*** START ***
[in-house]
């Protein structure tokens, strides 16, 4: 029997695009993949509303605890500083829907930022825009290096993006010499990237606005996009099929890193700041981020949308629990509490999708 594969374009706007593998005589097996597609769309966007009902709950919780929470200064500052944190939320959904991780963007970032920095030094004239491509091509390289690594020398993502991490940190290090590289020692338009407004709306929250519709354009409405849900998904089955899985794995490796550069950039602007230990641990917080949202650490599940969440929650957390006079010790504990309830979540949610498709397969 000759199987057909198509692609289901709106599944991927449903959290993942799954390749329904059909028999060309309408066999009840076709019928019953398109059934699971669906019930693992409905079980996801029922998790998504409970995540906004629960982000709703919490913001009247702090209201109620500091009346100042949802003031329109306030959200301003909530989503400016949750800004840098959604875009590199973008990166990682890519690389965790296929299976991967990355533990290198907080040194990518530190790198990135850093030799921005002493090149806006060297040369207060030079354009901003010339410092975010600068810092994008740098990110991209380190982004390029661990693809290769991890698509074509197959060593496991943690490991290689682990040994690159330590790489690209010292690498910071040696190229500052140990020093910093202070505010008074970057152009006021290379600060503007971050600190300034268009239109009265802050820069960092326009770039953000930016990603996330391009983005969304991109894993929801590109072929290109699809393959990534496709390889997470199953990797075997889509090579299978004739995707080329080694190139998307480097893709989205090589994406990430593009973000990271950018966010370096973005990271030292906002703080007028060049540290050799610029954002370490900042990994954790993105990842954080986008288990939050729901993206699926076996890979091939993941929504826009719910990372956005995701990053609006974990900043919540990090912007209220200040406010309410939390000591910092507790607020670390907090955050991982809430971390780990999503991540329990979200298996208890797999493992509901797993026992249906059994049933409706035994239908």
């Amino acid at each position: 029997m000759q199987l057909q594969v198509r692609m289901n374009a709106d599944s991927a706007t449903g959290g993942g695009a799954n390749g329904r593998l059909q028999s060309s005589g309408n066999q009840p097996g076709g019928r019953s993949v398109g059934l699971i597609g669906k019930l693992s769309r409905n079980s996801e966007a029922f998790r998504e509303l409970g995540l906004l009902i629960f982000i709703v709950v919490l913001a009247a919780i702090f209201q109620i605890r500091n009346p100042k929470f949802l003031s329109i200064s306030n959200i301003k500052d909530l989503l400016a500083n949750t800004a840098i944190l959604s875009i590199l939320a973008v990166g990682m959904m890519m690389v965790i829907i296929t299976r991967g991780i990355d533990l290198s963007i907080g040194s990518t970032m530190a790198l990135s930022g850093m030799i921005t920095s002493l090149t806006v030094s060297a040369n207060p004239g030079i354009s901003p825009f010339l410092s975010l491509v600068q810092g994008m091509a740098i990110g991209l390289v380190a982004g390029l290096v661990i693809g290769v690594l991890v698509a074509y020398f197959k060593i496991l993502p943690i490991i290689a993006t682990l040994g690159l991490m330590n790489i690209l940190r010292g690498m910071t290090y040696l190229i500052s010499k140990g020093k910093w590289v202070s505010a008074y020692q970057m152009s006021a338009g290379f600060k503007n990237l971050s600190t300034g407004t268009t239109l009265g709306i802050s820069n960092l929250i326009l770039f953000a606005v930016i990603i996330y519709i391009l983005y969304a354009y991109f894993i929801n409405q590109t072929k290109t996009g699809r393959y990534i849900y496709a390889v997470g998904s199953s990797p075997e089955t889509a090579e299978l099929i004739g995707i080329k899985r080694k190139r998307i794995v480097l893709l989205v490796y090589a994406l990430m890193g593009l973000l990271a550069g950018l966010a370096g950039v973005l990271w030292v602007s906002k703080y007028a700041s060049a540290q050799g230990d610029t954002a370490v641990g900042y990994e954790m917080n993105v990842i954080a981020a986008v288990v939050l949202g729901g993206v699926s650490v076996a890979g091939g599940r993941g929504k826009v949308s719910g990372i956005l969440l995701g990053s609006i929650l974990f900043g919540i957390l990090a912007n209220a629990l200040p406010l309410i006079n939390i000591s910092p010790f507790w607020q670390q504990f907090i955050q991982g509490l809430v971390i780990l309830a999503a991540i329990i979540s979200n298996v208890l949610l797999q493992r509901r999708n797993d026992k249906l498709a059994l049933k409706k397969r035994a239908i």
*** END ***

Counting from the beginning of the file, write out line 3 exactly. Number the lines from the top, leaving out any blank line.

């Amino acid at each position: 029997m000759q199987l057909q594969v198509r692609m289901n374009a709106d599944s991927a706007t449903g959290g993942g695009a799954n390749g329904r593998l059909q028999s060309s005589g309408n066999q009840p097996g076709g019928r019953s993949v398109g059934l699971i597609g669906k019930l693992s769309r409905n079980s996801e966007a029922f998790r998504e509303l409970g995540l906004l009902i629960f982000i709703v709950v919490l913001a009247a919780i702090f209201q109620i605890r500091n009346p100042k929470f949802l003031s329109i200064s306030n959200i301003k500052d909530l989503l400016a500083n949750t800004a840098i944190l959604s875009i590199l939320a973008v990166g990682m959904m890519m690389v965790i829907i296929t299976r991967g991780i990355d533990l290198s963007i907080g040194s990518t970032m530190a790198l990135s930022g850093m030799i921005t920095s002493l090149t806006v030094s060297a040369n207060p004239g030079i354009s901003p825009f010339l410092s975010l491509v600068q810092g994008m091509a740098i990110g991209l390289v380190a982004g390029l290096v661990i693809g290769v690594l991890v698509a074509y020398f197959k060593i496991l993502p943690i490991i290689a993006t682990l040994g690159l991490m330590n790489i690209l940190r010292g690498m910071t290090y040696l190229i500052s010499k140990g020093k910093w590289v202070s505010a008074y020692q970057m152009s006021a338009g290379f600060k503007n990237l971050s600190t300034g407004t268009t239109l009265g709306i802050s820069n960092l929250i326009l770039f953000a606005v930016i990603i996330y519709i391009l983005y969304a354009y991109f894993i929801n409405q590109t072929k290109t996009g699809r393959y990534i849900y496709a390889v997470g998904s199953s990797p075997e089955t889509a090579e299978l099929i004739g995707i080329k899985r080694k190139r998307i794995v480097l893709l989205v490796y090589a994406l990430m890193g593009l973000l990271a550069g950018l966010a370096g950039v973005l990271w030292v602007s906002k703080y007028a700041s060049a540290q050799g230990d610029t954002a370490v641990g900042y990994e954790m917080n993105v990842i954080a981020a986008v288990v939050l949202g729901g993206v699926s650490v076996a890979g091939g599940r993941g929504k826009v949308s719910g990372i956005l969440l995701g990053s609006i929650l974990f900043g919540i957390l990090a912007n209220a629990l200040p406010l309410i006079n939390i000591s910092p010790f507790w607020q670390q504990f907090i955050q991982g509490l809430v971390i780990l309830a999503a991540i329990i979540s979200n298996v208890l949610l797999q493992r509901r999708n797993d026992k249906l498709a059994l049933k409706k397969r035994a239908i």